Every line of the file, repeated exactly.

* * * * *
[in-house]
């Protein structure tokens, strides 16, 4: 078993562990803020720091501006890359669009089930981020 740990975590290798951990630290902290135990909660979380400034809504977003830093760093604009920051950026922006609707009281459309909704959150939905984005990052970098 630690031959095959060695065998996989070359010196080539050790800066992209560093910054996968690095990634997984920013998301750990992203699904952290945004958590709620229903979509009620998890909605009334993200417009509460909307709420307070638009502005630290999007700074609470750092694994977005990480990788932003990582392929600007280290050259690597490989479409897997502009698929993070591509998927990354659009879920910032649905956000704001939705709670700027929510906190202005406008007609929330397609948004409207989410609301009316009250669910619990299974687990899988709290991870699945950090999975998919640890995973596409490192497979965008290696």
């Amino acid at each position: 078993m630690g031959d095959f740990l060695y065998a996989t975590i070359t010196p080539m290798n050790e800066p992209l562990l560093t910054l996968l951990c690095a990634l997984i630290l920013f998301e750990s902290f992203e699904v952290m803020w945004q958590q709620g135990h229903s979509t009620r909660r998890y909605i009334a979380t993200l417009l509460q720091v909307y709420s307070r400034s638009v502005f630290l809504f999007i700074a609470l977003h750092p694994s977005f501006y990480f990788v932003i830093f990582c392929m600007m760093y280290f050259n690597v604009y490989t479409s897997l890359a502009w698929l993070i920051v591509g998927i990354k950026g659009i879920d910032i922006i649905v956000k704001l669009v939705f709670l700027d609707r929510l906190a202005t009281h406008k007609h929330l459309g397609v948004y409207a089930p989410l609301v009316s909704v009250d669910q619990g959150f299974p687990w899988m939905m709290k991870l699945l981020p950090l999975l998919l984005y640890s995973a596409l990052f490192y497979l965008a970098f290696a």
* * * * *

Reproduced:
[in-house]
């Protein structure tokens, strides 16, 4: 078993562990803020720091501006890359669009089930981020 740990975590290798951990630290902290135990909660979380400034809504977003830093760093604009920051950026922006609707009281459309909704959150939905984005990052970098 630690031959095959060695065998996989070359010196080539050790800066992209560093910054996968690095990634997984920013998301750990992203699904952290945004958590709620229903979509009620998890909605009334993200417009509460909307709420307070638009502005630290999007700074609470750092694994977005990480990788932003990582392929600007280290050259690597490989479409897997502009698929993070591509998927990354659009879920910032649905956000704001939705709670700027929510906190202005406008007609929330397609948004409207989410609301009316009250669910619990299974687990899988709290991870699945950090999975998919640890995973596409490192497979965008290696």
């Amino acid at each position: 078993m630690g031959d095959f740990l060695y065998a996989t975590i070359t010196p080539m290798n050790e800066p992209l562990l560093t910054l996968l951990c690095a990634l997984i630290l920013f998301e750990s902290f992203e699904v952290m803020w945004q958590q709620g135990h229903s979509t009620r909660r998890y909605i009334a979380t993200l417009l509460q720091v909307y709420s307070r400034s638009v502005f630290l809504f999007i700074a609470l977003h750092p694994s977005f501006y990480f990788v932003i830093f990582c392929m600007m760093y280290f050259n690597v604009y490989t479409s897997l890359a502009w698929l993070i920051v591509g998927i990354k950026g659009i879920d910032i922006i649905v956000k704001l669009v939705f709670l700027d609707r929510l906190a202005t009281h406008k007609h929330l459309g397609v948004y409207a089930p989410l609301v009316s909704v009250d669910q619990g959150f299974p687990w899988m939905m709290k991870l699945l981020p950090l999975l998919l984005y640890s995973a596409l990052f490192y497979l965008a970098f290696a």